Saturday, February 18, 2012

What doesn't get talked about.

We live inside our skins, inside our homes, our family rituals, our cultural norms. We live according to rules set in stone somewhere, sometime ago. Only poetry, art and politics seem to break into our psyche, shake us out of our routines now and then, and ask the questions nobody wants to explore.

I'm talking about contraceptives, family planning,  sexual behavior. Yesterday, artists were painting nudes, fat ones, with added bulges, to comment on our perception, our baggage, our human condition. Think of this discussion as a major art exhibition where  canvases of all sizes show paintings of different bodies, in various amount of nudity, various poses, various moods.

We will interpret these bodies based on many factors: our facility with the language of imagery, light and shadow, color and perspective; our facility with nudity as well.

Speech is the reflection of a singular perception, tied to time, space, cultural norms. The same person will say different things, will have a different perception each time he/she moves his body in space and time, encounters people not like him.

So, what was never talked about when I was a youngster, has now become fodder in political circles. Birth control, abortion, family planning, they are all part of the bigger conversation we are now having and it now involves not just free speech.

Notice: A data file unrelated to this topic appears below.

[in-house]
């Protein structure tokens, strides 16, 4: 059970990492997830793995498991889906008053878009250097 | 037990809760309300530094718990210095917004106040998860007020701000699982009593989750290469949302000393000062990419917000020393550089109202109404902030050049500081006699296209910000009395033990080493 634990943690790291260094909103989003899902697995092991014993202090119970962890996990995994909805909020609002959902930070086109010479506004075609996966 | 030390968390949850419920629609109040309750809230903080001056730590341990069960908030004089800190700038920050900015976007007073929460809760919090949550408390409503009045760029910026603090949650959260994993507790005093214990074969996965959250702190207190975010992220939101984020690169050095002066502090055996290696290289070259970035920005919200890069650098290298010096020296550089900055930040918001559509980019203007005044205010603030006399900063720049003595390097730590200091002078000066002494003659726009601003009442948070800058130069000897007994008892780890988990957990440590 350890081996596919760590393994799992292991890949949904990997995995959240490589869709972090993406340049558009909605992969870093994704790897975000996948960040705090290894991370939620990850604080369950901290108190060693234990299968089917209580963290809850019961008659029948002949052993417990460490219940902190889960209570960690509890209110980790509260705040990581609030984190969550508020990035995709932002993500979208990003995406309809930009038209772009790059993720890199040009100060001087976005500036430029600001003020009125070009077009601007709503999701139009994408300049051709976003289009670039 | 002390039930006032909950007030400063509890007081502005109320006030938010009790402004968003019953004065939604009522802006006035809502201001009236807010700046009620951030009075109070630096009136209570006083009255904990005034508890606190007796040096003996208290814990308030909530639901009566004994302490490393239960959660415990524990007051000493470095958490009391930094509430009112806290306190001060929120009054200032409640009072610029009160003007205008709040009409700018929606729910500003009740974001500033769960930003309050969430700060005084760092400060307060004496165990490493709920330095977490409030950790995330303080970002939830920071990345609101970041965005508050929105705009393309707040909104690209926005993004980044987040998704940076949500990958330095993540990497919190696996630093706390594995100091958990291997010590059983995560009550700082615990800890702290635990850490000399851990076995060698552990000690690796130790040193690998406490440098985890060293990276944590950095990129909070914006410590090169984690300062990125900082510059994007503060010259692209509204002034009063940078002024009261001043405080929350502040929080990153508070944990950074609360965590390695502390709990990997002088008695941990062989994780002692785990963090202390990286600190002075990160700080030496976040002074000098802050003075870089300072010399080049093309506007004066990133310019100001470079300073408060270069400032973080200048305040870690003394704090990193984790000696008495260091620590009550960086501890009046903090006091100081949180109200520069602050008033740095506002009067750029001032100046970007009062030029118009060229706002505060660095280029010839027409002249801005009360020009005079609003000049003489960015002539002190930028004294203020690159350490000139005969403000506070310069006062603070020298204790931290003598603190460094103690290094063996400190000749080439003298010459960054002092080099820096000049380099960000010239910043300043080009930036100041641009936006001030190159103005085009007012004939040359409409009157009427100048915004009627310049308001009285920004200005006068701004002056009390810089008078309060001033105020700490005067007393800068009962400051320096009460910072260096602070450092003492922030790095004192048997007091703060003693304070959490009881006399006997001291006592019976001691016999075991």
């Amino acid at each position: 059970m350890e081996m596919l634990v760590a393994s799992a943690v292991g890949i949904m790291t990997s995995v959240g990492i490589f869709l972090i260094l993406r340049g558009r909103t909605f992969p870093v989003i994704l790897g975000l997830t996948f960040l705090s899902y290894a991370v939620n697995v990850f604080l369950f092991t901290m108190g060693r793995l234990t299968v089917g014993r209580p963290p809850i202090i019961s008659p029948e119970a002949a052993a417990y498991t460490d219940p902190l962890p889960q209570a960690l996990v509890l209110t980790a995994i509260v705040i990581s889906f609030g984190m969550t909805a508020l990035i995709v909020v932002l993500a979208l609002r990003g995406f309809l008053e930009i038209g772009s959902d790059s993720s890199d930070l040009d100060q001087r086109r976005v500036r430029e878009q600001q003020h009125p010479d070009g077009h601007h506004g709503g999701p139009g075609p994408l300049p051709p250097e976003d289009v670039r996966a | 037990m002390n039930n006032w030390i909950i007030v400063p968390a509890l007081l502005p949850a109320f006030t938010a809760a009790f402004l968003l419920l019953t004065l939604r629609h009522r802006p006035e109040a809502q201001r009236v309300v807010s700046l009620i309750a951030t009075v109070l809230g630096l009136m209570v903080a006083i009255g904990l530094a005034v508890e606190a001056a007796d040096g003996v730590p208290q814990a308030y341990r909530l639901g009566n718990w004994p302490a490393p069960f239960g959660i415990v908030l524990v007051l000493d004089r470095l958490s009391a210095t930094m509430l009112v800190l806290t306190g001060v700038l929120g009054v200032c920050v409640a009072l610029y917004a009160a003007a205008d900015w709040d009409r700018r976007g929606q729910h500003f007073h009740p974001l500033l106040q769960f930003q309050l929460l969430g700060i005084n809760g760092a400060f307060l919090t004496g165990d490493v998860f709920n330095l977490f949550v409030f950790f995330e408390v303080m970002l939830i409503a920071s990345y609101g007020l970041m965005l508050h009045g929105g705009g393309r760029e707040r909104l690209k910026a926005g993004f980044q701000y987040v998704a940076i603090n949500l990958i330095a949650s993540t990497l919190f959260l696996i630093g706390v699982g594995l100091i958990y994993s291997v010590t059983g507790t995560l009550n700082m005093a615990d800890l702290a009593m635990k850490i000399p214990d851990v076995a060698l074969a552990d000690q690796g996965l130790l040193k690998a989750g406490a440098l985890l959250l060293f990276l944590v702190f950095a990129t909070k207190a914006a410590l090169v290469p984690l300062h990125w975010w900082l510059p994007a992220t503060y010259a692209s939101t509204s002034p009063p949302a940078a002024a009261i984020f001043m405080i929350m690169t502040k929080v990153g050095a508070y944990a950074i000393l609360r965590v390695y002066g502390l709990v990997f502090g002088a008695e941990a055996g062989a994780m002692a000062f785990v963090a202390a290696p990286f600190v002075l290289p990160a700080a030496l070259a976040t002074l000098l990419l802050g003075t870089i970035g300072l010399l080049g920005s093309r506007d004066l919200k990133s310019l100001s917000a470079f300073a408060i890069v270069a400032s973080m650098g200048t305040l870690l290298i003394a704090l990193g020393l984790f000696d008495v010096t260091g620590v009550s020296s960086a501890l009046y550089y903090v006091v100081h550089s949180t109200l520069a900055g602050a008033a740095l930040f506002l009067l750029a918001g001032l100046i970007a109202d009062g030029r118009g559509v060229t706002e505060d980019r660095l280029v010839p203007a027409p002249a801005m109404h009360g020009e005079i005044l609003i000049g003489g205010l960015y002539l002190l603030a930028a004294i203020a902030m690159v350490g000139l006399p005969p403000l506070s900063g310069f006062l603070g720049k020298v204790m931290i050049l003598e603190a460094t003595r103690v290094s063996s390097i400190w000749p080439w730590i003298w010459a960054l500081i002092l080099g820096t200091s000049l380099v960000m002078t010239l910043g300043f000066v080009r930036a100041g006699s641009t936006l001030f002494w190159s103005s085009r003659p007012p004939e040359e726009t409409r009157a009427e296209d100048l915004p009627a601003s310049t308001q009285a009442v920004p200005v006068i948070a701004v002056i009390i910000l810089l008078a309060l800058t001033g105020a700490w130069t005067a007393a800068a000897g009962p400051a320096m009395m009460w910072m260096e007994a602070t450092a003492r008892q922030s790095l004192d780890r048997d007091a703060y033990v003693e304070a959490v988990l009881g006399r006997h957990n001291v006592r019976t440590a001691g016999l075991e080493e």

Now, the conversation about birth control involves religion, personal rights, rights of government, rights of each partner.  Whose life are we talking about? The one of the Yet-Unborn, or the life of the mother, the father. the family unit?

I know that I'm not my mother. She and I would not be having this conversation if she were still alive. I would not be having this same conversation with anyone else forty-five years ago.

I also know that my religious views have changed since I was a child. Yet, deep in me there is a compass. Deep in every religious person there is a need for an absolute truth that should be applied to all humanity. Yet, each religion has its own set of holy books, its own rules of worship, its own commandments.

In a democratic community, unlike a religious community, all of us determine what is best for the rest of us. Not one segment, not just judeo-christian rules!
We must have these conversations!
Or, we'll end up becoming the very thing we hate in theocracies.


  1. It seems difficult to have these discussions with those who have closed minds. I don't think they will budge to listen to others Rosaria as they see these things as either black or white. Hopefully, we might all come to find ways of compromise and people like me will quit saying "those people".

  2. Your last line hit the nail on the head. The threat of theocracy is what really gets my attention.

  3. So true. I was fortunate to have a Baptist minister for a dad, and his church pianist wife, who however much I disagree with them on certain things now, they did not want a theocracy and were quite liberal, surprisingly.

  4. You write such thought provoking pieces Rosaria, thankyou for doing so as they wake my brain up.

  5. We came closer than ever when W Bush became president. The invasion of Iraq was truly a war between Good and Evil in his mind. Then Palin (and still Palin, looming in the background). The danger is very real, and you're right, it is something we must talk about.